A different and not mutually exclusive _3_ holds that the future will be a wasteland of a different sort, one _4_ by purposelessness: Without jobs to give their lives _5_, people will simply become lazy and depressed. _6_, today’s unemployed don’t seem to be having a great time. One Gallup poll found that 20 percent of Americans who have been unemployed for at least a year report having depression, double the rate for _7_ Americans. Also, some research suggests that the _8_ for rising rates of mortality, mental-health problems, and addicting _9_ poorly-educated middle-aged people is shortage of well-paid jobs. Perhaps this is why many _10_ the agonizing dullness of a jobless future.

    But it doesn’t _11_ follow from findings like these that a world without work would be filled with unease. Such visions are based on the _12_ of being unemployed in a society built on the concept of employment. In the _13_ of work, a society designed with other ends in mind could _14_ strikingly different circumstanced for the future of labor and leisure. Today, the _15_ of work may be a bit overblown. “Many jobs are boring, degrading, unhealthy, and a waste of human potential,” says John Danaher, a lecturer at the National University of Ireland in Galway.

   These days, because leisure time is relatively _16_ for most workers, people use their free time to counterbalance the intellectual and emotional _17_ of their jobs. “When I come home from a hard day’s work, I often feel _18_,” Danaher says, adding, “In a world in which I don’t have to work, I might feel rather different”—perhaps different enough to throw himself _19_ a hobby or a passion project with the intensity usually reserved for _20_ matters. 


7.【单选题】[A] policy 
[B]guideline 
[C] resolution 
[D] prediction

收藏本道小题

完型填空

 An important factor of leadership is attraction. This does not mean attractiveness in the ordinary sense, for that is a born quality 1 our control. The leader has, nevertheless, to be a magnet; a central figure towards whom people are 2 .Magnetism in that sense depends, first of all, 3 being seen. There is a type of authority which can be 4 from behind closed doors, but that is not leadership. 5 there is movement and action, the true leaders is in the forefront and may seem, indeed, to be everywhere at once. He has to become a legend; the 6 for anecdotes, whether true or 7 character. One of the simplest devices is to be absent 8 the occasion when the leader might be 9 to be there, enough in itself to start a rumor about the vital business 10 has detained him. To 11 up for this, he can appeal when least expected, giving rise to another story about the interest he can display 12 things which other folks might 13 as trivial. With this gift for 14 curiosity the leader always combines a reluctance to talk about himself. His interest is 15 in other people he questions them and encourages them to talk and then remembers all 16 is relevant. He never leaves a party 17 he has mentally field a minimum dossier(档案) on 18 present,ensuring that he knows 19 to say when he meets them again. He is not artificially extrovert but he would usually rather listen 20 talk. Others realize gradually that his importance needs no proof。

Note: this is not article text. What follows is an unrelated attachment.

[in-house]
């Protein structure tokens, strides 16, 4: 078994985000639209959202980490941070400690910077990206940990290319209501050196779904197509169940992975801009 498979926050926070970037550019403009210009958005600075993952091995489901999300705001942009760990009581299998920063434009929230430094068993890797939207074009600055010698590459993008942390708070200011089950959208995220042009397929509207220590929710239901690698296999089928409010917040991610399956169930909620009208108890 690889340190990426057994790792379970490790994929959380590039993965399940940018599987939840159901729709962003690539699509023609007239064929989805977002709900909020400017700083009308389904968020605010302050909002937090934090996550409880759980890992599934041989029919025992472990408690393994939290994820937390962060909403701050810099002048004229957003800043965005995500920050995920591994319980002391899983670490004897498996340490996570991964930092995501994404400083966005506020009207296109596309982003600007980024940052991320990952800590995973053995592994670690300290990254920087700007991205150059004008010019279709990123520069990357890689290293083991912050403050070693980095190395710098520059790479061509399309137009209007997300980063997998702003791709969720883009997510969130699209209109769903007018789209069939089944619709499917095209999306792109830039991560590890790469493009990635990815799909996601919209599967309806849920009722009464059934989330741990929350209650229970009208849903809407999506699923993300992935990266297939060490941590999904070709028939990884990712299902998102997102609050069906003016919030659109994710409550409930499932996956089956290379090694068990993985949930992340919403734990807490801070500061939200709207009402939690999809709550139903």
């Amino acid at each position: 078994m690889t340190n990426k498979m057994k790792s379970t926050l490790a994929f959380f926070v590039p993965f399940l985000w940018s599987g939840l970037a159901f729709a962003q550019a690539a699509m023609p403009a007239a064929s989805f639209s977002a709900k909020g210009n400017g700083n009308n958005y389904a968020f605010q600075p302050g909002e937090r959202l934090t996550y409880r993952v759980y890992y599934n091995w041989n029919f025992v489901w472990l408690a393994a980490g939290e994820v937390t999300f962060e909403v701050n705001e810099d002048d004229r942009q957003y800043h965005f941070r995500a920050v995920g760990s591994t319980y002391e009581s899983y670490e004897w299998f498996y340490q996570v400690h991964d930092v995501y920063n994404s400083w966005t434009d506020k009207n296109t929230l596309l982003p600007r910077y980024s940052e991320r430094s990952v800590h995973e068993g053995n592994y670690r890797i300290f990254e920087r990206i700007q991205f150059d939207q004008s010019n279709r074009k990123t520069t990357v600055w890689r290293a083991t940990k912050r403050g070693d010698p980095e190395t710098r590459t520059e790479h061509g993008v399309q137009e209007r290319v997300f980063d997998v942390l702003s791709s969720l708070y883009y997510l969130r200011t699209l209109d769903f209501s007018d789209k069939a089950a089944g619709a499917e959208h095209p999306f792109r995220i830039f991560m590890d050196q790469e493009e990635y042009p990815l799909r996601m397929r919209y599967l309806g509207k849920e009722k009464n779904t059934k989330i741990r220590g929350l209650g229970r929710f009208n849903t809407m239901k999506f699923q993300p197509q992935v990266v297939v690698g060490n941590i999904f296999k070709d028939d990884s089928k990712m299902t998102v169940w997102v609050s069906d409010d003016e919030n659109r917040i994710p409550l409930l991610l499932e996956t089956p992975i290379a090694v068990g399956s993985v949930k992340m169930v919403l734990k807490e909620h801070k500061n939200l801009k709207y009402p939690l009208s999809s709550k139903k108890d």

收藏本道小题
收藏本道小题

阅读分析

Section Ⅱ Reading Comprehension

  Part A

  Directions:Read the following four texts. Answer the questions after each text by choosing A, B, C or D. Mark your answers on ANSWER SHEET 1. (40 points)

  Text 1

  Every Saturday morning, at 9 am, more than 50,000 runners set off to run 5km around their local park. The Parkrun phenomenon began with a dozen friends and has inspired 400 events in the UK and more abroad. Events are free, staffed by thousands of volunteers. Runners range from four years old to grandparents; their times range from Andrew Baddeley’s world record 13 minutes 48 seconds up to an hour.

  Parkrun is succeeding where London’s Olympic “legacy” is failing. Ten years ago on Monday, it was announced that the Games of the 30th Olympiad would be in London. Planning documents pledged that the great legacy of the Games would be to level a nation of sport lovers away from their couches。 The population would be fitter, healthier and produce more winners. It has not happened. The number of adults doing weekly sport did rise, by nearly 2 million in the run—up to 2012—but the general population was growing faster. Worse, the numbers are now falling at an accelerating rate. The opposition claims primary school pupils doing at least two hours of sport a week have nearly halved. Obesity has risen among adults and children. Official retrospections continue as to why London 2012 failed to “inspire a generation.” The success of Parkrun offers answers。

  Parkun is not a race but a time trial: Your only competitor is the clock. The ethos welcomes anybody. There is as much joy over a puffed-out first-timer being clapped over the line as there is about top talent shining. The Olympic bidders, by contrast, wanted to get more people doing sports and to produce more elite athletes. The dual aim was mixed up: The stress on success over taking part was intimidating for newcomers.

  Indeed, there is something a little absurd in the state getting involved in the planning of such a fundamentally “grassroots”, concept as community sports associations. If there is a role for government, it should really be getting involved in providing common goods—making sure there is space for playing fields and the money to pave tennis and netball courts, and encouraging the provision of all these activities in schools. But successive governments have presided over selling green spaces, squeezing money from local authorities and declining attention on sport in education。 Instead of wordy, worthy strategies, future governments need to do more to provide the conditions for sport to thrive. Or at least not make them worse.


10.【单选题】The author believes that London’s Olympic “legacy” has failed to______.
[A] boost population growth
[B] promote sport participation
[C] improve the city’s image
[D] increase sport hours in schools 

收藏本道小题
用时00:00:00
返回列表
计算器
  • clear
  • 1/x
  • %
  • 7
  • 8
  • 9
  • /
  • 4
  • 5
  • 6
  • *
  • 1
  • 2
  • 3
  • -
  • 0
  • .
  • =
  • +
题目(共10题)
1 2 3 4 5 6 7 8 9 10

Copyright © 2005-2018 geedu.com 版权所有    北京环球优路教育科技股份有限公司    京ICP备05058880号    京公网安备 11010802017987号    京ICP证150934号